Das Feierabendbierchen (literally a “party-evening-little-beer”, but more accurately: a “cheeky wee post-work beer”) is the drink you have after leaving the office to wash away the stress and adrenaline of the working day. For most Germans this falls at about 5pm, but a Feierabendbier can be had at any time of the day really.
This word can be found in non-diminutive form (Feierabendbier) or the diminutive form with -chen, as above, which basically makes it a bit more playful.
This compound noun may be made up of both “Abend” and “Feier”, but there is no need for the consumption of the Feierabendbierchen to take place either in the evening or at a party.
The word ‘Feierabend’ usually just refers to the part of the day when work is finished, capturing the ecstatic feeling of escaping a stuffy office and emerging into a free evening with limitless possibilities.
Recently, the term has come to be regarded as a buzzword for the importance of a work-life balance, of maintaining harmony between the regimented hours of the working day and the rest and relaxation necessary to maintain productivity.
But this work-life balance has been notoriously difficult to maintain in over a year of successive lockdowns, particularly when there is no physical shift between workplace and home for many people.
It is difficult to imagine that the Feierabendbierchen was not affected by this change as we became confined to our own four walls with family or a close social bubble only, especially as pubs and bars only reopened last month.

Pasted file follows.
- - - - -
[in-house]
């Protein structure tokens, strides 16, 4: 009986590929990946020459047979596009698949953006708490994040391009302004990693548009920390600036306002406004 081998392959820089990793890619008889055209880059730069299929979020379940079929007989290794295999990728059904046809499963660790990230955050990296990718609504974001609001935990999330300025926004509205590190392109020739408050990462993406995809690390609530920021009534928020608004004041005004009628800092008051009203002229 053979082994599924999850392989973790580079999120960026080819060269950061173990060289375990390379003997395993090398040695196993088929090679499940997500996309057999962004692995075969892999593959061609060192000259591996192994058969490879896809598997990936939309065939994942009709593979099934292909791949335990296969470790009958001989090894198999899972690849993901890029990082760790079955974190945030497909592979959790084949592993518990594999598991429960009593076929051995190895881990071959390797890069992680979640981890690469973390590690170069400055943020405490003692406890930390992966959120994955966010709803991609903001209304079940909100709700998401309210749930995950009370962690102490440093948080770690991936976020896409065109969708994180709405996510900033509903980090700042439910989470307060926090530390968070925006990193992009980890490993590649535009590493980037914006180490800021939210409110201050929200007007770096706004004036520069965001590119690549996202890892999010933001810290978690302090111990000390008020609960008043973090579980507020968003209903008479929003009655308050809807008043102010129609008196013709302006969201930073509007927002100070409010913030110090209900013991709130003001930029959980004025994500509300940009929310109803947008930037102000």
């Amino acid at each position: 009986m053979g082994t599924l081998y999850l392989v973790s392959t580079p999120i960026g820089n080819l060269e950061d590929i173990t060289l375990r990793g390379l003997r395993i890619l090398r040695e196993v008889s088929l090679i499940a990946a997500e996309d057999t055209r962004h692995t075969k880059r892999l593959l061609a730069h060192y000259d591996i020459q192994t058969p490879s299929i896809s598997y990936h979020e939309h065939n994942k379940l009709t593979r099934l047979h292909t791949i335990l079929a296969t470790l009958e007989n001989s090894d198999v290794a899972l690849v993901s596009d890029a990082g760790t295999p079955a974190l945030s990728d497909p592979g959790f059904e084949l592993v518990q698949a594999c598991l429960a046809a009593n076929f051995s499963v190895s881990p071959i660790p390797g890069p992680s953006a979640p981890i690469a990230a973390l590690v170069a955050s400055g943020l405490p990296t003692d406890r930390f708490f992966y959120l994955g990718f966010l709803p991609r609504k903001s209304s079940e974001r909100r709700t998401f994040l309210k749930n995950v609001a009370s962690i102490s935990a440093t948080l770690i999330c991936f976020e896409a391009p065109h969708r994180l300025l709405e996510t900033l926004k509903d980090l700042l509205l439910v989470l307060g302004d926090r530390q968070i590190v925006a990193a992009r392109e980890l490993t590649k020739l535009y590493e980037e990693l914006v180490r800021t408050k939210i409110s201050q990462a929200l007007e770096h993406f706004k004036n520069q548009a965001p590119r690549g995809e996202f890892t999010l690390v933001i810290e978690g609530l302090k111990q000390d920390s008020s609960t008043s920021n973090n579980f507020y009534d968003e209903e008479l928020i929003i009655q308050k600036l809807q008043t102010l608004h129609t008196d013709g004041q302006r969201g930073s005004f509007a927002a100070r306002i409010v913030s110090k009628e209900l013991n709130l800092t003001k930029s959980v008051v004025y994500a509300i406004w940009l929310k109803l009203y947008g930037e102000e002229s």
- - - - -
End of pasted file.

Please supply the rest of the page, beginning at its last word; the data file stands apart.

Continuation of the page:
Research has shown that, in keeping with the overall decline in per capita alcohol consumption in Germany since the start of the pandemic, beer sales were particularly hit during the lockdown months. Sales of beer fell by 5.4 percent in 2020 – the largest decline in a decade – meaning that individual consumption had decreased on average by approximately 5 litres.
This is a large deal for a country with over 1,200 breweries, 5,000 beer brands and a flourishing brewing industry generating revenues of almost 8 billion Euros, and suggests that fewer Germans are indulging in Feierabendbier than ever.
However, since the start of July, working from home is no longer compulsory in Germany, and employers are free to decide whether to call their employees back to the workplace.
As Germans transition from Homeoffice back to their workplace, perhaps the Feierabendbierchen is bouncing back -or people are at least able to meet one or two of their colleagues again.
We hope that the tradition will have recovered in time for this Friday – August 6th – so that Germans can celebrate the end of work on International Beer Day with a festive pint.
Was machst du nach der Arbeit? Hast du Lust auf ein Feierabendbier?
What are you doing after work? Do you fancy an off-work beer?
Am Ende eines langen, schwierigen Tages schmeckt das verdiente Feierabendbierchen fast doppelt so gut.
At the end of a long, hard day, your well-earned beer after work tastes almost twice as good.